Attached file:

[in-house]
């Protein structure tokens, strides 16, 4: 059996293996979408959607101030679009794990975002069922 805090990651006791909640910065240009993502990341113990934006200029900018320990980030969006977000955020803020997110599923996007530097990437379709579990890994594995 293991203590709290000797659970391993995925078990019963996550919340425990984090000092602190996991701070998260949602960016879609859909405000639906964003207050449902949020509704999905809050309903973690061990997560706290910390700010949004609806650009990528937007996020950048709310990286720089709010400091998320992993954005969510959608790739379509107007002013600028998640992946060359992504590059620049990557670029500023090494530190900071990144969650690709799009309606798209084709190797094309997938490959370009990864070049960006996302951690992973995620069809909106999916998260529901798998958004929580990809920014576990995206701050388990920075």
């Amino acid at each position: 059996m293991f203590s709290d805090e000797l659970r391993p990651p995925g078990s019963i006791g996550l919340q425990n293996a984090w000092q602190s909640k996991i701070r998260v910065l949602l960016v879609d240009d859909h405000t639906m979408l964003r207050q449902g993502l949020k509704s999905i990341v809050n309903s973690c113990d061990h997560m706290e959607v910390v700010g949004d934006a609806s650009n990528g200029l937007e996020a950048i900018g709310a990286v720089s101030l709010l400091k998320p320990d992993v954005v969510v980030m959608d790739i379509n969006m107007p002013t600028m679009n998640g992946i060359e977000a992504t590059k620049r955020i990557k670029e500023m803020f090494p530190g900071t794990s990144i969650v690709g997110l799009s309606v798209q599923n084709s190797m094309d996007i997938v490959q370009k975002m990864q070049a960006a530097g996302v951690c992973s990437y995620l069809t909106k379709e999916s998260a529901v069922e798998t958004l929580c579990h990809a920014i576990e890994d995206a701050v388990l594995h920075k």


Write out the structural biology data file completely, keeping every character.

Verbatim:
[in-house]
């Protein structure tokens, strides 16, 4: 059996293996979408959607101030679009794990975002069922 805090990651006791909640910065240009993502990341113990934006200029900018320990980030969006977000955020803020997110599923996007530097990437379709579990890994594995 293991203590709290000797659970391993995925078990019963996550919340425990984090000092602190996991701070998260949602960016879609859909405000639906964003207050449902949020509704999905809050309903973690061990997560706290910390700010949004609806650009990528937007996020950048709310990286720089709010400091998320992993954005969510959608790739379509107007002013600028998640992946060359992504590059620049990557670029500023090494530190900071990144969650690709799009309606798209084709190797094309997938490959370009990864070049960006996302951690992973995620069809909106999916998260529901798998958004929580990809920014576990995206701050388990920075």
């Amino acid at each position: 059996m293991f203590s709290d805090e000797l659970r391993p990651p995925g078990s019963i006791g996550l919340q425990n293996a984090w000092q602190s909640k996991i701070r998260v910065l949602l960016v879609d240009d859909h405000t639906m979408l964003r207050q449902g993502l949020k509704s999905i990341v809050n309903s973690c113990d061990h997560m706290e959607v910390v700010g949004d934006a609806s650009n990528g200029l937007e996020a950048i900018g709310a990286v720089s101030l709010l400091k998320p320990d992993v954005v969510v980030m959608d790739i379509n969006m107007p002013t600028m679009n998640g992946i060359e977000a992504t590059k620049r955020i990557k670029e500023m803020f090494p530190g900071t794990s990144i969650v690709g997110l799009s309606v798209q599923n084709s190797m094309d996007i997938v490959q370009k975002m990864q070049a960006a530097g996302v951690c992973s990437y995620l069809t909106k379709e999916s998260a529901v069922e798998t958004l929580c579990h990809a920014i576990e890994d995206a701050v388990l594995h920075k």